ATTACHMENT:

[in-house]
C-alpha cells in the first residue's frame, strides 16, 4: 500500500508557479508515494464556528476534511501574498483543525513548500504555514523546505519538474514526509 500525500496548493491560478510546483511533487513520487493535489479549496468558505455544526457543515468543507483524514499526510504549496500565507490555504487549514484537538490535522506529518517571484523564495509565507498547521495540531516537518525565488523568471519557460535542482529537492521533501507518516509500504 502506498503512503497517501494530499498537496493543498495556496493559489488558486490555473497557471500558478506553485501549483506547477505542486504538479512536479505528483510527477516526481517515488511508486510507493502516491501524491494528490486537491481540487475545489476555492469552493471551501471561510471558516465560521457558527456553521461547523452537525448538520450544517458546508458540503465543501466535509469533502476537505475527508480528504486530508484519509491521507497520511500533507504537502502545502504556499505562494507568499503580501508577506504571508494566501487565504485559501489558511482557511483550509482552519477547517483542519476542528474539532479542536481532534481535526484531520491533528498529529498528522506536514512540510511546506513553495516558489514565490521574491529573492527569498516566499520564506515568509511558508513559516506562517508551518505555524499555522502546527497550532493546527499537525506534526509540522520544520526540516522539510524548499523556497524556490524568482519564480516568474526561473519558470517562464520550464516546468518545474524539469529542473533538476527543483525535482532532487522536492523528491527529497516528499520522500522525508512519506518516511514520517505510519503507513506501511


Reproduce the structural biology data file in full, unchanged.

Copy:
[in-house]
C-alpha cells in the first residue's frame, strides 16, 4: 500500500508557479508515494464556528476534511501574498483543525513548500504555514523546505519538474514526509 500525500496548493491560478510546483511533487513520487493535489479549496468558505455544526457543515468543507483524514499526510504549496500565507490555504487549514484537538490535522506529518517571484523564495509565507498547521495540531516537518525565488523568471519557460535542482529537492521533501507518516509500504 502506498503512503497517501494530499498537496493543498495556496493559489488558486490555473497557471500558478506553485501549483506547477505542486504538479512536479505528483510527477516526481517515488511508486510507493502516491501524491494528490486537491481540487475545489476555492469552493471551501471561510471558516465560521457558527456553521461547523452537525448538520450544517458546508458540503465543501466535509469533502476537505475527508480528504486530508484519509491521507497520511500533507504537502502545502504556499505562494507568499503580501508577506504571508494566501487565504485559501489558511482557511483550509482552519477547517483542519476542528474539532479542536481532534481535526484531520491533528498529529498528522506536514512540510511546506513553495516558489514565490521574491529573492527569498516566499520564506515568509511558508513559516506562517508551518505555524499555522502546527497550532493546527499537525506534526509540522520544520526540516522539510524548499523556497524556490524568482519564480516568474526561473519558470517562464520550464516546468518545474524539469529542473533538476527543483525535482532532487522536492523528491527529497516528499520522500522525508512519506518516511514520517505510519503507513506501511